ACT II: Behind the Studio Door – Setting the Stage

by | Feb 1, 2019 | Arts, Older Adults | 0 comments

What is the setting that gets your juices flowing? Is it a quiet, orderly space or do you require some sort of background noise? Maybe it’s soft music or nature sounds; perhaps an opera or even heavy metal. I need to have several different things going on in my studio space. It is an environment of sight and sound that engages me and encourages making disparate connections. I’ve come to realize this is what I am all about and what plays out in my artwork.


My studio environment tends toward orderly disorder. Areas are designated for certain storage, projects, etc., but within that things are rather jumbled. When I’m searching for particular collage material, I generally need to empty a couple of shelves or a container to find it. In doing so, I pull out all sorts of items that I’ve forgotten about — and may offer a connection to a project I’m working on.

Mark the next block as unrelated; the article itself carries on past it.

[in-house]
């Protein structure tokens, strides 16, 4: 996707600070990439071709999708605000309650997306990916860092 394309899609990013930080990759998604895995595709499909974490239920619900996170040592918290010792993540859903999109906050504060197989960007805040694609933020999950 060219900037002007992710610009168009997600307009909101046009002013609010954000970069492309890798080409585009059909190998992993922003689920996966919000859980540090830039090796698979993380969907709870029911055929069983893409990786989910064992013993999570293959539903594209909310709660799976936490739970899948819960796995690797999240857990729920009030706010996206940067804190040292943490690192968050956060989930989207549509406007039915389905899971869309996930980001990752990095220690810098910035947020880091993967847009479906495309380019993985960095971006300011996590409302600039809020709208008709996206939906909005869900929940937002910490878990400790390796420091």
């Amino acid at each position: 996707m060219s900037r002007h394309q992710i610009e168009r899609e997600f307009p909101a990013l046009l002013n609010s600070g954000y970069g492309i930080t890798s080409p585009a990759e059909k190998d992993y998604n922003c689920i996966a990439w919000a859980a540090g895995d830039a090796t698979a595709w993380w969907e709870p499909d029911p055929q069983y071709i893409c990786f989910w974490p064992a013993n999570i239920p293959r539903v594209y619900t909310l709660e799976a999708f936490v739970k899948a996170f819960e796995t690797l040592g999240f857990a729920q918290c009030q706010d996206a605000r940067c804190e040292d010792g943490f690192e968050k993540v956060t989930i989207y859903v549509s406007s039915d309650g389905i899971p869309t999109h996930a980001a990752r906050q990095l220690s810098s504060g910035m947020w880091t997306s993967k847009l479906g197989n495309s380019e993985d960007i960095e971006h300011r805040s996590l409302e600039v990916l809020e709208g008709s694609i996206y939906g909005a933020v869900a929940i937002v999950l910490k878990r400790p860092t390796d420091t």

Often, that odd item adds just the right energy or unexpected direction that makes the piece successful. The scraped paint from one piece is now incorporated in some other work. Even the backing to a medicinal adhesive pad is of value — its graphic design and texture will add just the right interest to a small piece I’m starting.


My kind of music? Jazz. There is an expectation of improvisation in the genre that I seek when making my own work — my studio environment reflects and supports that.

Construct a Stage That Inspires You

Large or small, designated or flexible, shape an environment that gets those creative juices flowing.

Here’s to setting the stage,